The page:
The most important transformation occurred in the upper block: the designers removed 22 small stars and drew eight large ones. They represent eight divisions and are divided into two parts – 4 on each side. As conceived by the developers, this is a symbol of two conferences. The authors also redesigned the font, replacing the rounded font with a geometric one with wide serifs. In addition, the ball in the upper part received a three-dimensional effect for the first time. It is three-dimensional due to the reduced inclination angle and repositioned lacing.

NFL: Interesting Facts

The National Football League (NFL) is a cornerstone of American sports culture, rich in history, tradition, and memorable moments.

  1. Founding: The NFL was established on September 17, 1920, in Canton, Ohio. Originally, it was called the American Professional Football Association (APFA) before being renamed the National Football League in 1922.
  2. First Super Bowl: The first Super Bowl took place on January 15, 1967. The Green Bay Packers defeated the Kansas City Chiefs 35-10. Initially, the Super Bowl was a game between the NFL champions and its younger rival, the American Football League (AFL), before the two leagues merged in 1970.
  3. Largest Attendance: The largest attendance for an NFL game was recorded during Super Bowl XIV in 1980. The game played at the Rose Bowl in Pasadena, California, had an attendance of over 103,000 fans.
  4. The Longest Game: The longest NFL game ever played was on Christmas Day in 1971, between the Kansas City Chiefs and the Miami Dolphins. It went into double overtime and lasted 82 minutes and 40 seconds of game time. The Dolphins won 27-24.
  5. TV Impact: The NFL’s growth in popularity has been significantly boosted by television. The 1967 NFL Championship game, also known as the “Ice Bowl,” was one of the first to showcase the impact of the NFL on TV, drawing millions of viewers despite the bitterly cold conditions.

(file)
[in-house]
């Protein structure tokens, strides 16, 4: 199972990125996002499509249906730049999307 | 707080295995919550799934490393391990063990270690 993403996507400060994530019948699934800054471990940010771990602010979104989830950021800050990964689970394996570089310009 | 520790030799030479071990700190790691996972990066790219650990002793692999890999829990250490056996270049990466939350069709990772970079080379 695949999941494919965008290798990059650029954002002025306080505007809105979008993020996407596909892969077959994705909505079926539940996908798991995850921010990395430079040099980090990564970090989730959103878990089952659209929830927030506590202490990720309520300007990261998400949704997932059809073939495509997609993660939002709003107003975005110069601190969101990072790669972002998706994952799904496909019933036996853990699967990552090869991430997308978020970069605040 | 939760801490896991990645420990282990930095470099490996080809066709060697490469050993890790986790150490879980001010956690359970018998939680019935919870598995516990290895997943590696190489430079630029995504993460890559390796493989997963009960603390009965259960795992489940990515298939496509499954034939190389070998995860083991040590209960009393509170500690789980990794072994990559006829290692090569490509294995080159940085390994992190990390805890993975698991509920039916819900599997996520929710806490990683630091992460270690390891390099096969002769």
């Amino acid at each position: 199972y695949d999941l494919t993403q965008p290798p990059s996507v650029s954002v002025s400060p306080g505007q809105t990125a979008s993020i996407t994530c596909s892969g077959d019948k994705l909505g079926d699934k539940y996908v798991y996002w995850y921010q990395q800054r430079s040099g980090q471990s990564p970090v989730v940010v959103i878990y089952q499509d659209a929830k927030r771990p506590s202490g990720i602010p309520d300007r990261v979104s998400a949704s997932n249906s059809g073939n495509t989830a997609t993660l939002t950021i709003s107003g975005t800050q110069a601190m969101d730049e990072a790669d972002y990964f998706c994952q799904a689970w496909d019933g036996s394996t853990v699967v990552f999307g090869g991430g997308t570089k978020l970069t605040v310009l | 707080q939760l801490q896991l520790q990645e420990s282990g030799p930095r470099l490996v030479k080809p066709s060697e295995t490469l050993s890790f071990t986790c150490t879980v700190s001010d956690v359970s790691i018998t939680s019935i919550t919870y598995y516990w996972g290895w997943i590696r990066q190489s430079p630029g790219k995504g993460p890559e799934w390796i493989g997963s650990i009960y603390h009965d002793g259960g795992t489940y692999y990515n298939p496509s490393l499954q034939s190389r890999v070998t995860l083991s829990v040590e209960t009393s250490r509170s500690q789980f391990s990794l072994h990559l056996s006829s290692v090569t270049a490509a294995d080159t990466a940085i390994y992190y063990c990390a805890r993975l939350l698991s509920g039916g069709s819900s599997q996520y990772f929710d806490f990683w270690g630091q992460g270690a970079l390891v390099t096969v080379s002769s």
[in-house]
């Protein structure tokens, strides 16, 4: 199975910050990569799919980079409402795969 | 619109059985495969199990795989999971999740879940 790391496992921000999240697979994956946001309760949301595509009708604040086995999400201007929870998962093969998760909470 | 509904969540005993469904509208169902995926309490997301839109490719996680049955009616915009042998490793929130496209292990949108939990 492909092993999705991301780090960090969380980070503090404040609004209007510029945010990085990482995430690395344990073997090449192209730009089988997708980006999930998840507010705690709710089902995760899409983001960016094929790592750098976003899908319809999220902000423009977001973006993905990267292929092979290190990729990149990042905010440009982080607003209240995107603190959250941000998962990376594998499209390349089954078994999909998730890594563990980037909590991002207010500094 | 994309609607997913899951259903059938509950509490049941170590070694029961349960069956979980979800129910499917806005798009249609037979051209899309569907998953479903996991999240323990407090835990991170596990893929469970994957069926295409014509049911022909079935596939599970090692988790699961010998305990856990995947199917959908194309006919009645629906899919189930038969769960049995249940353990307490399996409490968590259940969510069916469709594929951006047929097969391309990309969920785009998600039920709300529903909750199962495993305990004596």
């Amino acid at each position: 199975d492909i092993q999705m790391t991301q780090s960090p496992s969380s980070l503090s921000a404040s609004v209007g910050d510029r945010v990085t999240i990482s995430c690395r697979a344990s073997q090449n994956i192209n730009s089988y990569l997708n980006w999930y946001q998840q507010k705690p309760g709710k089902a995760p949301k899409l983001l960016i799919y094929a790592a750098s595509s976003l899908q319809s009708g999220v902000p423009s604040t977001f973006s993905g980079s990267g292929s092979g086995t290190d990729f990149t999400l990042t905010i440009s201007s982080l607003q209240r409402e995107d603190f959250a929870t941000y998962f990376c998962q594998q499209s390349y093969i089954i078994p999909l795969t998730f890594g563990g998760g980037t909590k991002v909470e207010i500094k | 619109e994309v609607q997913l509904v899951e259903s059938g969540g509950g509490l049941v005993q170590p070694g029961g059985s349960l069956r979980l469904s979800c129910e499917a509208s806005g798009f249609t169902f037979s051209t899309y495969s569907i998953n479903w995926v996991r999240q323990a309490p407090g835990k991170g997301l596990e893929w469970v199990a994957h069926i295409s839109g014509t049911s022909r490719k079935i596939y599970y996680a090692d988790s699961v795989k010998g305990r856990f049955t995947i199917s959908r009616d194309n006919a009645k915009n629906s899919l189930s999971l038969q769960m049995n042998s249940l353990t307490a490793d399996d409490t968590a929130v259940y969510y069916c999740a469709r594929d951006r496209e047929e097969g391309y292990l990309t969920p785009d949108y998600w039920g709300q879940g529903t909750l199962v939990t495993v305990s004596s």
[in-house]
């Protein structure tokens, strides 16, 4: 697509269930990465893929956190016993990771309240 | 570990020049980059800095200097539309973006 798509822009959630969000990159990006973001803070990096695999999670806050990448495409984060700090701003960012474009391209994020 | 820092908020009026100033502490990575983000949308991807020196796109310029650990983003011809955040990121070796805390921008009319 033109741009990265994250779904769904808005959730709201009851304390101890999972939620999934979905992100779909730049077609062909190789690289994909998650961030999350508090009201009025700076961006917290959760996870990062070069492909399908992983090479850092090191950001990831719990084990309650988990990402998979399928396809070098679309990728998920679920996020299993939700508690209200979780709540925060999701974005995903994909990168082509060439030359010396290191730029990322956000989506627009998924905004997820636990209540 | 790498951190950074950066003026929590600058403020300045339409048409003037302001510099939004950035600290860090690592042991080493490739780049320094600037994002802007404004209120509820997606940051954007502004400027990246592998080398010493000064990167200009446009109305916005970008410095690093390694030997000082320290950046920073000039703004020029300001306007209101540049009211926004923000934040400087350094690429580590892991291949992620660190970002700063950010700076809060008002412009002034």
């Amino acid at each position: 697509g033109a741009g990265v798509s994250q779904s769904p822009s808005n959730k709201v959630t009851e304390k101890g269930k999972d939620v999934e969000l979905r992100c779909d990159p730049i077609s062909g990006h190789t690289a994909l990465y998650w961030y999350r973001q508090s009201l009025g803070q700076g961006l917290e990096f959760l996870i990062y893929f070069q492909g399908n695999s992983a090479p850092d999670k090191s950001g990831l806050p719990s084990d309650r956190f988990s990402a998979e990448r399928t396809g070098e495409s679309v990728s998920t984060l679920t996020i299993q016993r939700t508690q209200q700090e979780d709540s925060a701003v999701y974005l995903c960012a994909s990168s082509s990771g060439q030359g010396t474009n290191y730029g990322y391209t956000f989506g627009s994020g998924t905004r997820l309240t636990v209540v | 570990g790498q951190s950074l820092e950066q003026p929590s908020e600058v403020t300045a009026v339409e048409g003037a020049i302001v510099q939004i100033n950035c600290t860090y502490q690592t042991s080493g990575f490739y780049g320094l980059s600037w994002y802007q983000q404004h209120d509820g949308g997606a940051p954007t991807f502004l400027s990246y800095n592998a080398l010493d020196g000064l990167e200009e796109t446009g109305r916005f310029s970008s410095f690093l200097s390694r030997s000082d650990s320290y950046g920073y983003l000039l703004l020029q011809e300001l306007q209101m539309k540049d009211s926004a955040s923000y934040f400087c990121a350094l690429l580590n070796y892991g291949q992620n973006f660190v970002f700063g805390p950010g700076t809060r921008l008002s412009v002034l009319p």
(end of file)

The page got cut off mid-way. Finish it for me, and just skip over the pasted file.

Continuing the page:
6. The Draft: The NFL Draft was first held in 1936 to ensure competitive parity by allocating college football players to teams. The Philadelphia Eagles selected Jay Berwanger as their first Pick, although he never played a game in the NFL.
  7. Team Relocations: Several NFL teams have relocated over the years. For example, the Raiders have moved cities multiple times, from Oakland to Los Angeles, back to Oakland, and most recently to Las Vegas in 2020.
  8. Perfect Season: The Miami Dolphins hold the record for the only perfect season in the NFL. In 1972, they finished the season 17-0, culminating in a Super Bowl victory.
  9. Thanksgiving Tradition: The Detroit Lions have hosted a game on Thanksgiving Day since 1934. This tradition has become a staple of the NFL season, with millions of Americans tuning in or attending games during the holiday.
  10. Most Championships: The Green Bay Packers hold the record for the most NFL championships, with 13 titles (including four Super Bowl victories). The franchise’s success dates back to the league’s early days, with their first championship win in 1929.

These facts underscore the NFL’s profound impact on American sports and culture, highlighting its history of competition, innovation, and unforgettable moments.

Font and Colors

NFL Emblem

The evolution of the NFL’s visual identity has come in parallel with internal changes in the league. However, the design moved from a complex to a simple one, with minimal elements. As a result, a blue-red-white version appeared in the color of the American flag. However, the number of stars on them does not match because the National Football League has its gradation of stardom. She chose the designation for the number of divisions, not states.

The typeface used in the modern logo is reminiscent of William Boyd’s Freshman typeface—letters in a strict design, geometric, with straight lines and large serifs. Earlier, the emblem used a typeface in the Old English style – with curly symbols and curved elements.

NFL Symbol

The NFL logo’s corporate palette was originally associated with the color of the US national flag. It consists of several white, red, and blue shades, which changed several times during the redesign.